So that was it. As at a birth, so at a death. Without so much as a kiss-me-quick-and-mind-the-marmalade, the only female in sight is enlisted to trot off and see that the water is boiled. Rustle something up, indeed! What did he take me for, some kind of cowboy?
On libraries and the love of books:
I gave the door a shake, and then a good pounding. I cupped my hands to the glass and peered inside, but except for a beam of sunlight falling through motes of dust before coming to rest upon shelves of novels there was nothing to be seen.
"Miss Pickery!" I called, but there was no answer.
"Oh, scissors! I said again. I should have to put off my researches until another time. As I stood outside in Cow Lane, it occurred to me that Heaven must be a place where the library is open twenty-four hours a day, seven days a week.
No... eight days a week.
It's rare that I find myself at a loss for words for a book I enjoyed so immensely. Rather than bumble around trying to come up with an original thought, please allow me to share the following:
Praise from the Debut Dagger Award Judges of the UK Crime Writers’ Association:
"Really adored the voice of the characters in this- especially Flavia, the spirited main protagonist- and the sense of place is beautifully described, particularly when telling the history of the house and its inhabitants. The family unit, comprising of the taciturn, introspective Colonel and his three daughters is well written, humorous and the sibling relationships very realistic. The author should be praised for creating a work that has nostalgic interest as well as a murder mystery, in places this almost reads like an Enid Blyton novel for adults!"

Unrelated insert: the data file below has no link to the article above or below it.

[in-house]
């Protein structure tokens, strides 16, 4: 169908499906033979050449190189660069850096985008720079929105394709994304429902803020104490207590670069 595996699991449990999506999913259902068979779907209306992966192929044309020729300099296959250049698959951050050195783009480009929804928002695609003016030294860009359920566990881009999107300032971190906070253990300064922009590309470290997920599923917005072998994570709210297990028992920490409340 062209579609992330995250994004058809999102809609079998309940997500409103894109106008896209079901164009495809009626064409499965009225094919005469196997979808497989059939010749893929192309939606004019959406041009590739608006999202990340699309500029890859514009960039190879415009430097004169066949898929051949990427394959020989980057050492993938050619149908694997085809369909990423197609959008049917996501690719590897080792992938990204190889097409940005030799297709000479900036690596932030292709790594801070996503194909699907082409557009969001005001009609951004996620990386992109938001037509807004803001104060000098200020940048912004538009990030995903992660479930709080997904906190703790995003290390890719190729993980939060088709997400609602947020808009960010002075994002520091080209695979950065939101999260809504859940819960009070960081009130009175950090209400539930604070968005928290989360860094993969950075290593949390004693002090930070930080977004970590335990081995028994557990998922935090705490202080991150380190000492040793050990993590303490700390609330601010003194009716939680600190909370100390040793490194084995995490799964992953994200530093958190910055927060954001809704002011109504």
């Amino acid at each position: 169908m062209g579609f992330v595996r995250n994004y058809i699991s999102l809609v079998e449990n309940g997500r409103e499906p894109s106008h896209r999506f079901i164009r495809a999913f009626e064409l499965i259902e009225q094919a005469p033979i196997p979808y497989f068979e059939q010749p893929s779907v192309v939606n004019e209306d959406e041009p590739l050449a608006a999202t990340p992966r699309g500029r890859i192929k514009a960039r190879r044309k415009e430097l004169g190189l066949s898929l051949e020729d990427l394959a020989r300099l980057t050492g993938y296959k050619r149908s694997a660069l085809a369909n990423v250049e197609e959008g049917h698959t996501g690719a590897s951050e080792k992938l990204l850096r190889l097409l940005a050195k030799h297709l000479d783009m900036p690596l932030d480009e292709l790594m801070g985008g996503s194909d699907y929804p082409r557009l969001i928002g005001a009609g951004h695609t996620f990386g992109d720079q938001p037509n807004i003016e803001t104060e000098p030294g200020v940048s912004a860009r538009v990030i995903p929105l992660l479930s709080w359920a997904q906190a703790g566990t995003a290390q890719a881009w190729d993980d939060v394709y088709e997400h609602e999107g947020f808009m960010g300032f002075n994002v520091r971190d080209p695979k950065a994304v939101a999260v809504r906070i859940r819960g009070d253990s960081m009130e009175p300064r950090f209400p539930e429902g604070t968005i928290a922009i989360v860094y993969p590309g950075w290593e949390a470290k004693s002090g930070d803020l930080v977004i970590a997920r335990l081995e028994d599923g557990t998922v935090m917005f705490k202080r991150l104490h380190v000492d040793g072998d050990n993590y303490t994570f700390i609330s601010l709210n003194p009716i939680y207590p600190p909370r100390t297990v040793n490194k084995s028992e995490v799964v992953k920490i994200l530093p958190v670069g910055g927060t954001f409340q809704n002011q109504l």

"I adored this! Our heroine is refreshingly youthful, funny and sharp and the author creates such a strong sense of time and place. Flavia’s eccentric family are delightful and I love seeing them interact within their crazy home. There are also interesting depths to the plot — the stamp collecting, the chemistry experiments, and the acknowledgement of past events and how they have affected these characters. The author’s tone is very tongue-in-cheek and offers something quite different in this genre, and the story is cleverly structured and beautifully written. This doesn’t read like a first novel. Assuming the mystery itself will be as enticing and smoothly handled as the opening, I can see Flavia solving crimes into adulthood. Great title too!"